Consequently monetary balances were destroyed by deleveraging. Hence, it posits that government policy led to the GFC. Yet the regulatory emphasis was logical in microeconomic terms, but not in its macroeconomic results. Indeed, the regulation may arguably have turned the possibly manageable banking crisis of 2007/8 into the GFC and its aftermath. Systemic consequences of regulation were ignored, and international cooperation could have been better. The UK and the US were most affected by the new regulatory climate – though, arguably, it was their monetary excesses before that sowed the seeds of the crisis in the first place.
Charles Goodhart made the very good point that the collapse in the money multiplier was another casualty of regulatory excess. Maybe it would have been better to have raised new bank capital by issuance (and, ideally, at a better time) than at the worst of a downturn. Asset sell-offs exacerbated the problem. But there was a concerted mood to bear down on bank excess to avoid another similar crisis in future.
Steve Hanke takes a swipe at Mervyn King. In his discussion of the collapse of Northern Rock, Hanke describes King’s unwillingness to provide liquidity, saying “it is not our job to support commercial takeovers”. Tensions with the FSA were acute and reflected King’s long-time aversion to the City and bankers in particular. Hanke posits that King’s view that the central bank should not be lending long-term to commercial banks was dangerous for banks and, arguably, for the entire financial system. Strong stuff. And he states directly that excessively high bank capital ratios after recapitalisation was a structural impediment to the supply side of the US economy. Better for the banks to return to less stringent capital requirements and more market discipline so the banks have to again manage risk rather than regulators.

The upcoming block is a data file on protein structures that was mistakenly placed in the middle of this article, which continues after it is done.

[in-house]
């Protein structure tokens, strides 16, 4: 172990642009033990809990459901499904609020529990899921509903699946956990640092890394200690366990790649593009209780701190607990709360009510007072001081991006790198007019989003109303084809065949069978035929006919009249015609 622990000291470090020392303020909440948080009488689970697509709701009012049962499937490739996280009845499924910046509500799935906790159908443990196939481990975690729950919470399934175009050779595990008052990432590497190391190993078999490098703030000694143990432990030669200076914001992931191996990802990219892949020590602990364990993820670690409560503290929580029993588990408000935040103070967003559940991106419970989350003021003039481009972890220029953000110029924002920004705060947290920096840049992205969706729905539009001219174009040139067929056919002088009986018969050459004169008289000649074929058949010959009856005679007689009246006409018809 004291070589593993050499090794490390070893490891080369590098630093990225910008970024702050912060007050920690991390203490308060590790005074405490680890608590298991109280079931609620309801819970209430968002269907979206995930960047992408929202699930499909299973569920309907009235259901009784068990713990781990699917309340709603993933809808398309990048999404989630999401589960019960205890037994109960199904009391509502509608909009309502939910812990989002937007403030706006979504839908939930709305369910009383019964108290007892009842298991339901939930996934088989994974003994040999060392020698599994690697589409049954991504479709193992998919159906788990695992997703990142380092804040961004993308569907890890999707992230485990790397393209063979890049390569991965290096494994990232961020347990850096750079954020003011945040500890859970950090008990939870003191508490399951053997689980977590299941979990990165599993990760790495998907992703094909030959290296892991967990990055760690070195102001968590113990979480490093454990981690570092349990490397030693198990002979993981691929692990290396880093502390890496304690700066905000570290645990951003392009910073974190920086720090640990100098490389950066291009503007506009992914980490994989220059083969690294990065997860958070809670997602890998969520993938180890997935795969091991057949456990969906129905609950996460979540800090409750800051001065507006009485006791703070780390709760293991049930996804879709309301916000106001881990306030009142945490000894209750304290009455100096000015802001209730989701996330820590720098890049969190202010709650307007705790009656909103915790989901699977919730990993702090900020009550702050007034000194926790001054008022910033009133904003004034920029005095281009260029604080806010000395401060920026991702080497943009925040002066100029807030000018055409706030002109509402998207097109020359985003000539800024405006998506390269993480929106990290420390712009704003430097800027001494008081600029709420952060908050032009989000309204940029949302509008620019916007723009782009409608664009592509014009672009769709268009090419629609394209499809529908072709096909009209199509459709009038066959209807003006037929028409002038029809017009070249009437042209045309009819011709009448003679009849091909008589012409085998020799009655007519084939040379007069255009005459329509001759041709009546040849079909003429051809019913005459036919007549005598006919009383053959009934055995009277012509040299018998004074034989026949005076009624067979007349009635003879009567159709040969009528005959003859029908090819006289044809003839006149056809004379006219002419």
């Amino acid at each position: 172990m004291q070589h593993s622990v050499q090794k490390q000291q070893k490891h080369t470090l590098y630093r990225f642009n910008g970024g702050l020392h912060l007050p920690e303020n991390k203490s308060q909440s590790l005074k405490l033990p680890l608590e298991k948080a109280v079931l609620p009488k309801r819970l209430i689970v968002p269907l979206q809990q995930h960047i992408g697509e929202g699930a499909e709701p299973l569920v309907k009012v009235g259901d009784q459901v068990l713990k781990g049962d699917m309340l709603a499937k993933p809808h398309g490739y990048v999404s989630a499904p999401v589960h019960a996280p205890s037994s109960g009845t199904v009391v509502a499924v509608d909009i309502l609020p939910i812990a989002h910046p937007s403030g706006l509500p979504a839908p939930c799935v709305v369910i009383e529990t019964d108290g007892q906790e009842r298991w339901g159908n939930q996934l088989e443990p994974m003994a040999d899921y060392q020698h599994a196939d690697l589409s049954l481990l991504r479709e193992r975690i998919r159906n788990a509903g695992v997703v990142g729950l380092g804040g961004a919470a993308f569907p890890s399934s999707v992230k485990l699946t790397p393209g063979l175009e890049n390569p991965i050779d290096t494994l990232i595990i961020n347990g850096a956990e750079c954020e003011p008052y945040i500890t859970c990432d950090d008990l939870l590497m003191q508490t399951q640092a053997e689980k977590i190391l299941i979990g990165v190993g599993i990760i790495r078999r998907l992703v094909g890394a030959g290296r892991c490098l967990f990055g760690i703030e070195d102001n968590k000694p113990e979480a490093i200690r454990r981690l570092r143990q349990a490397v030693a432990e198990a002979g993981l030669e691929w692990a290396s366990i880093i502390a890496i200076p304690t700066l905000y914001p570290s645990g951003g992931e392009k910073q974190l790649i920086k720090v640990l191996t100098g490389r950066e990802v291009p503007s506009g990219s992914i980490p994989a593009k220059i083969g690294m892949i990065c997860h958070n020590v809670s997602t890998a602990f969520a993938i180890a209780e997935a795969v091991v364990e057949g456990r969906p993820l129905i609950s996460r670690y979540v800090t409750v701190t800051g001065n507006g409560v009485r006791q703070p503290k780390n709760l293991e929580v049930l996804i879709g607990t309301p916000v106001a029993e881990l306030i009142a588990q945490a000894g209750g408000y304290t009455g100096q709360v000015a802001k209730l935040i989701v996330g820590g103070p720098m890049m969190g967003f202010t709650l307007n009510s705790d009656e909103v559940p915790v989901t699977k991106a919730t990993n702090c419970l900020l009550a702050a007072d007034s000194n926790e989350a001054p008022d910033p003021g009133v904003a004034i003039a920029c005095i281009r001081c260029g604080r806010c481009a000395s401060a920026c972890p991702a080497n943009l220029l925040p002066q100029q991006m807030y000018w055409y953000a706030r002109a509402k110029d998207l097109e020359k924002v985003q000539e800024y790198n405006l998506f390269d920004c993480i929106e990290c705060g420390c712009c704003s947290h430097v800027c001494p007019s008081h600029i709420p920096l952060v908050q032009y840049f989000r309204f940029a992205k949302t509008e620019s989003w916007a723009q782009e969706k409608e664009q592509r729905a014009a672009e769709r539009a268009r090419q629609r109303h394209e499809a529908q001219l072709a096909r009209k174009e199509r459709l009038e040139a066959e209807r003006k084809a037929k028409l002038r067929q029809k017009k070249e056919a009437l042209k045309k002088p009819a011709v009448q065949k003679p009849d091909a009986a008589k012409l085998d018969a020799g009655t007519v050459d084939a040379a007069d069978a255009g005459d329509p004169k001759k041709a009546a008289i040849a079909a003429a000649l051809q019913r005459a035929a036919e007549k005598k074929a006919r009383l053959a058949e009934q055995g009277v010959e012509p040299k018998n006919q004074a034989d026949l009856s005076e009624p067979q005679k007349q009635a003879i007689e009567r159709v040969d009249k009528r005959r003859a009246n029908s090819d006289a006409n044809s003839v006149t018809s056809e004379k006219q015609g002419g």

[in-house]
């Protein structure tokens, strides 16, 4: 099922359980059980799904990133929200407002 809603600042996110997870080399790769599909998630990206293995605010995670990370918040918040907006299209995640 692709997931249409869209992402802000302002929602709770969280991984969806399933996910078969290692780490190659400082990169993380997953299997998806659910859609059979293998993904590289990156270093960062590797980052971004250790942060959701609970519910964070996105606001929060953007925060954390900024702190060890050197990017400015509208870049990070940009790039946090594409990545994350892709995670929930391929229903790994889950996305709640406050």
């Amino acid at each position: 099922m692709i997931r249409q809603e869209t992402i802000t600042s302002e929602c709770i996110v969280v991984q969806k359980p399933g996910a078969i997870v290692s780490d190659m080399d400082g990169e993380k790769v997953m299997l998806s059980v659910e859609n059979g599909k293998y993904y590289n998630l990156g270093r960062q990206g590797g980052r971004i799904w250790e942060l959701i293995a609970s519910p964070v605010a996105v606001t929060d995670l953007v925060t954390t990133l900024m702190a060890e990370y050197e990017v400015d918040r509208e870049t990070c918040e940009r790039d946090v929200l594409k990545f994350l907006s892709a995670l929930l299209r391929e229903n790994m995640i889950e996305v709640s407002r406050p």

The final section draws on Friedman and Keynes as well as Austrian monetary theory. Robert Skidelsky’s piece on how Keynes might have viewed the GFC is part theoretical and part presumptive. Keynes is quoted as saying that “banks and bankers are by nature blind”, an observation that is fair to make. In that there are parallels between the 1930s and in 2008/9. Bankers had indeed not seen the crisis coming. Skidelsky presumes that Keynes would have approved of QE but not of ending it too early in 2010; he would not have blamed over-investment or too low interest rates for the crisis, but nor would be have imposed austerity policies. Importantly he would not have seen higher asset prices as a secure base for recovery – as has, indeed, not been the case.
So overall, this book constitutes a wide-ranging analysis, technical in parts and not always captivating in the monetary detail but, nonetheless, an important contribution to the debate and the analysis of the lessons from the Great Financial Crash. I wonder if the post-pandemic lessons will be as long-lasting, given the limited input that economists have had to the policy choices.